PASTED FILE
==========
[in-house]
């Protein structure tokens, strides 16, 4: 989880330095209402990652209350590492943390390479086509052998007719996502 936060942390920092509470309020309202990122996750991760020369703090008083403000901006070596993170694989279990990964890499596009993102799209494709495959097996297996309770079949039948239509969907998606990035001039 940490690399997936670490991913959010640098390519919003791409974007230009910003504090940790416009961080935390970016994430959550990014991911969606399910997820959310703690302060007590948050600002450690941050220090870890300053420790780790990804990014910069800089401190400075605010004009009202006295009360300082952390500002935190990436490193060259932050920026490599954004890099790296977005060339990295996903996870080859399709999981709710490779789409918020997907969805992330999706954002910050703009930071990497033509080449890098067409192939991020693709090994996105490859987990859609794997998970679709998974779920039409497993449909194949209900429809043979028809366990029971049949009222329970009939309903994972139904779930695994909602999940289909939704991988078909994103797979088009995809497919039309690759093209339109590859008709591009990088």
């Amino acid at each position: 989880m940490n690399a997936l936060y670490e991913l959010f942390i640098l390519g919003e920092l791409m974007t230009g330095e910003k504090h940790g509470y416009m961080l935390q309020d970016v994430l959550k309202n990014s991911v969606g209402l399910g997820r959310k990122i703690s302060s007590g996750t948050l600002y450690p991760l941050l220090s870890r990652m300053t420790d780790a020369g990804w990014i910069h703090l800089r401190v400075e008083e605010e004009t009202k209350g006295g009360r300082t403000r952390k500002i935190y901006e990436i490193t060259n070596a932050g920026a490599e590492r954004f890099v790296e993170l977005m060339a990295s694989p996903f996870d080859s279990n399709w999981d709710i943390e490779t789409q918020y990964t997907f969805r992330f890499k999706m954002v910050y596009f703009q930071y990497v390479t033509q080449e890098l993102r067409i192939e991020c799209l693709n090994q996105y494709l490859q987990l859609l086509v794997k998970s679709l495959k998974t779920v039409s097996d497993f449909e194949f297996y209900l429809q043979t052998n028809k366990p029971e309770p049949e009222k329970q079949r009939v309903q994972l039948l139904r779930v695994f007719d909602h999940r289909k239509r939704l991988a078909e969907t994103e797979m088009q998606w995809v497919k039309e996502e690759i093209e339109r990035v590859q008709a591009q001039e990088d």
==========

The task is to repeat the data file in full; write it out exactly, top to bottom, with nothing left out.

[in-house]
């Protein structure tokens, strides 16, 4: 989880330095209402990652209350590492943390390479086509052998007719996502 936060942390920092509470309020309202990122996750991760020369703090008083403000901006070596993170694989279990990964890499596009993102799209494709495959097996297996309770079949039948239509969907998606990035001039 940490690399997936670490991913959010640098390519919003791409974007230009910003504090940790416009961080935390970016994430959550990014991911969606399910997820959310703690302060007590948050600002450690941050220090870890300053420790780790990804990014910069800089401190400075605010004009009202006295009360300082952390500002935190990436490193060259932050920026490599954004890099790296977005060339990295996903996870080859399709999981709710490779789409918020997907969805992330999706954002910050703009930071990497033509080449890098067409192939991020693709090994996105490859987990859609794997998970679709998974779920039409497993449909194949209900429809043979028809366990029971049949009222329970009939309903994972139904779930695994909602999940289909939704991988078909994103797979088009995809497919039309690759093209339109590859008709591009990088």
């Amino acid at each position: 989880m940490n690399a997936l936060y670490e991913l959010f942390i640098l390519g919003e920092l791409m974007t230009g330095e910003k504090h940790g509470y416009m961080l935390q309020d970016v994430l959550k309202n990014s991911v969606g209402l399910g997820r959310k990122i703690s302060s007590g996750t948050l600002y450690p991760l941050l220090s870890r990652m300053t420790d780790a020369g990804w990014i910069h703090l800089r401190v400075e008083e605010e004009t009202k209350g006295g009360r300082t403000r952390k500002i935190y901006e990436i490193t060259n070596a932050g920026a490599e590492r954004f890099v790296e993170l977005m060339a990295s694989p996903f996870d080859s279990n399709w999981d709710i943390e490779t789409q918020y990964t997907f969805r992330f890499k999706m954002v910050y596009f703009q930071y990497v390479t033509q080449e890098l993102r067409i192939e991020c799209l693709n090994q996105y494709l490859q987990l859609l086509v794997k998970s679709l495959k998974t779920v039409s097996d497993f449909e194949f297996y209900l429809q043979t052998n028809k366990p029971e309770p049949e009222k329970q079949r009939v309903q994972l039948l139904r779930v695994f007719d909602h999940r289909k239509r939704l991988a078909e969907t994103e797979m088009q998606w995809v497919k039309e996502e690759i093209e339109r990035v590859q008709a591009q001039e990088d």